Cyber-attacks can lead to a risk of business interruption, data loss, regulatory violations, balance sheet impacts, customer litigation and more. “When you talk about those risks and the cost of restoring systems, you start wrapping some economic and business value around cyber events, and that conversation resonates with the board,” Hetner said. Leibowitz agreed, “There’s a progression I’ve seen in the last ten years, and that progression was moving from a very technical, low-level and granular focus on cybersecurity, to a broader focus on privacy, now to content and voice and what you say in the public domain. I think it’s really important to have enough understanding of cybersecurity to put it in a business context and a framework for decision making.” Lee said “We need to reposition cybersecurity as another enterprise-wide risk – not a purely technological phenomenon.”
To ensure that management focuses on cybersecurity risk and prepares for future changes, boards can consider some key risk management questions:
Ask about process
Ask about adaptation
- Are there processes that require us to integrate security as part of introducing new technology, partnering with third-party suppliers, creating new platforms or products internally, or other business advancements?
- Are there processes that require security checks and evaluations as part of other strategic decisioning?
- Is there a governance approach where business owners include security in discussions about how to ingrain or engage cybersecurity in platform design before engaging cloud providers or third-party partners?
- When we employ new technological solutions, such as AI-driven marketing, how do we evaluate the new solution’s risks for cybersecurity, data privacy and business decision making?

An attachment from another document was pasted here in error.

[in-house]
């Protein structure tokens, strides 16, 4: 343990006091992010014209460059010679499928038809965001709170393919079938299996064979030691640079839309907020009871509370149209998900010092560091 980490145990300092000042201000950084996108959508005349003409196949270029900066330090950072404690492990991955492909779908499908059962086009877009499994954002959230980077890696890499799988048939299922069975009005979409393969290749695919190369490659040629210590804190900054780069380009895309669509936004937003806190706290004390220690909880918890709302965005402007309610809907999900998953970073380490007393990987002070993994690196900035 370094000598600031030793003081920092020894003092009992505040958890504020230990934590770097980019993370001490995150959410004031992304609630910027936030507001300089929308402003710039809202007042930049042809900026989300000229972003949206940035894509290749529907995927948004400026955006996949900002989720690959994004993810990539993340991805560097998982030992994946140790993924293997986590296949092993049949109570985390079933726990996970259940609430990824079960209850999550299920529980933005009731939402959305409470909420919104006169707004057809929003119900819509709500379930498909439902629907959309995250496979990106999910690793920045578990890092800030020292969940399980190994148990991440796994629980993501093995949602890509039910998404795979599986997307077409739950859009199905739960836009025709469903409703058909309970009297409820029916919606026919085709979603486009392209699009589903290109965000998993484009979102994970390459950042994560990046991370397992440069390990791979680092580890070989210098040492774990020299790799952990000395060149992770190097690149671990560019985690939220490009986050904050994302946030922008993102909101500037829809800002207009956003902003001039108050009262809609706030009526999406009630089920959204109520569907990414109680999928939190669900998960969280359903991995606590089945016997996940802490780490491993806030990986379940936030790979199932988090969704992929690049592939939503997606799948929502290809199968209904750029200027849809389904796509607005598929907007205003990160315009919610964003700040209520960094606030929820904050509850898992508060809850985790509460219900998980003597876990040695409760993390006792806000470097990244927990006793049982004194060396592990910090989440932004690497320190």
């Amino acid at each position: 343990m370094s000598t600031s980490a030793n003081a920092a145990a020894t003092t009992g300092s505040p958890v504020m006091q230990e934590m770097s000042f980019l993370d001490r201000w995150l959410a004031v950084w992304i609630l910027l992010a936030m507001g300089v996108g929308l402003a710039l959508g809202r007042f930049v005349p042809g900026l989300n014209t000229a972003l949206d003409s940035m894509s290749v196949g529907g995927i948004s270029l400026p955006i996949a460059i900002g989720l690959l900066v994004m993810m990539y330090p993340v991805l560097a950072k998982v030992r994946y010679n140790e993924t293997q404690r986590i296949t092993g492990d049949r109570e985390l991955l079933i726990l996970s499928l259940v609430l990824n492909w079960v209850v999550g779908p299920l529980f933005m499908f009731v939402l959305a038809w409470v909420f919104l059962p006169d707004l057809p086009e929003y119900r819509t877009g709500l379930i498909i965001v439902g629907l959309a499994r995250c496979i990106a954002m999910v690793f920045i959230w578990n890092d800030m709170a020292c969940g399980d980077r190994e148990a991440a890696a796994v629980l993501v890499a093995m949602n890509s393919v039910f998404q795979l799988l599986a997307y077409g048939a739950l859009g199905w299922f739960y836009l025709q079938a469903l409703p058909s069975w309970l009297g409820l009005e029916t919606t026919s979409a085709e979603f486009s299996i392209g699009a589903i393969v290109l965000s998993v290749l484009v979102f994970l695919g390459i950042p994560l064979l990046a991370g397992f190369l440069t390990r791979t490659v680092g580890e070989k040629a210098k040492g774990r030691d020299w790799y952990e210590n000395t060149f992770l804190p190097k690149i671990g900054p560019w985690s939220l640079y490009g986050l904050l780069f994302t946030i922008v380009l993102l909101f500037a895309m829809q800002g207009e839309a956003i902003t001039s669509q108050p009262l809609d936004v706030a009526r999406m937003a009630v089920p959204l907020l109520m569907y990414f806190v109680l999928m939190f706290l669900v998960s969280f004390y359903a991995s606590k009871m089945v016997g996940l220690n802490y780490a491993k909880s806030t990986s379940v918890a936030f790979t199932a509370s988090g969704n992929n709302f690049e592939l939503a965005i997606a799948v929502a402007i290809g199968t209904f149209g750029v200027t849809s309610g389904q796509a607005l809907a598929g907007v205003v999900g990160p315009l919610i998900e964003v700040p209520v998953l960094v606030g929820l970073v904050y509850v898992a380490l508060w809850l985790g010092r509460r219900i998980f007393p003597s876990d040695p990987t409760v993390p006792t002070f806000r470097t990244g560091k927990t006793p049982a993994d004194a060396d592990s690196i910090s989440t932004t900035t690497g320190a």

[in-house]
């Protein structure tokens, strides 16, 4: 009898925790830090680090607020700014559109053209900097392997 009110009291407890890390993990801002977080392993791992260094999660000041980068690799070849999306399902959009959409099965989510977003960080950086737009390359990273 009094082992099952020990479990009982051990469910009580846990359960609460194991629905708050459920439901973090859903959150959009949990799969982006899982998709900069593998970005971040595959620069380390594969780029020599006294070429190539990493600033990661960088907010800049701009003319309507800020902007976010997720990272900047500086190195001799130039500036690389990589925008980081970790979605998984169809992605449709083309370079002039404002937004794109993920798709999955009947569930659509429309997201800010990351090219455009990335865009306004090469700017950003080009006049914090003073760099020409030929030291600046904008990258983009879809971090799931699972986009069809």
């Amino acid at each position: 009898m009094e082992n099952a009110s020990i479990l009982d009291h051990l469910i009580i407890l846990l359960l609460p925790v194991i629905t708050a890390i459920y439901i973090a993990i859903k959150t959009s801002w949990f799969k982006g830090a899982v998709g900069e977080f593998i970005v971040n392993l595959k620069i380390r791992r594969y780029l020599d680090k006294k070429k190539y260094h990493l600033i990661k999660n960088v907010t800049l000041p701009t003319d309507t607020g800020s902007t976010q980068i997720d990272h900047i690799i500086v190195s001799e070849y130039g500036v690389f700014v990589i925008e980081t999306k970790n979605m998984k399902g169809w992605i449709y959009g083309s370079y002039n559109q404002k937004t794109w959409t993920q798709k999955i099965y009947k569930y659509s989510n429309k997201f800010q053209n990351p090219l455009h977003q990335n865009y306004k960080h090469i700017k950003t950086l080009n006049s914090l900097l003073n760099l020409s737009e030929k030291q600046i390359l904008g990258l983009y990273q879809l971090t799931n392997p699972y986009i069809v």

Ask about trust
- Given recent changes, what is new or accelerated that might have introduced new risks (such as new behaviors, tools, services or offerings)? How has cybersecurity been included in those changes?
- Have our access controls for internal employees changed (such as pausing quarterly revalidation of access)? How are we regulating that and reducing that risk?
- Have our access controls for external partners changed (such as providing more access and integration with our system)? How are we monitoring that?
- Have our external partners changed access controls on their side (such as suppliers, offshore contractors, outsourcers or other partners allowing employees to work from home)? How are we evaluating and managing any new technological, contractual, policy or other subsequent risks? Have we taken actions (such as segregating our network) for partners whose security environment has changed?
- How do we become, or continue to be, the trusted provider in our business, industry, space and products?
On the final question, Leibowitz insisted that trust is a key differentiator. “Today, people have things they need to do in a different way, so they’re choosing among providers. And their question is, ‘Which providers do I trust?’”
Use scenario planning
The key to successful adaptation is a strategy for candid enterprise risk management. That strategy should be informed by detailed and tailored scenario planning which incorporates cybersecurity as an enterprise-wide risk.
By using cybersecurity scenarios, boards can also ground conversations in the organization’s unique business model and technology infrastructure. “Being able to handle a range of scenarios, being reliable in terms of the products and services that you are committed to deliver in a way that engenders trust in all your constituencies – that’s an incredibly important consideration particularly for people in board seats,” Leibowitz said.
Then, businesses must be prepared to track their results and adapt those scenarios as needed. “Everybody has learned recently that this is about agility and adaptability. So, how do you think about the data points and indicators that actually help you measure that agility or adaptability? I think you have to be incredibly careful about the data you use and how you think about the results. It’s not just quantifiable information or qualitative information,” Leibowitz said. “You collect a whole set of data points to support good decision making, and there is going to be no single data point or set of data points that will give you all the answers.”
Lee agreed that “organizations have their hands full with managing cybersecurity risk in this new normal, so it will take a concerted effort to do that while preparing for an entirely new business environment on the horizon.”
Principal and Forensic Technology Practice Leader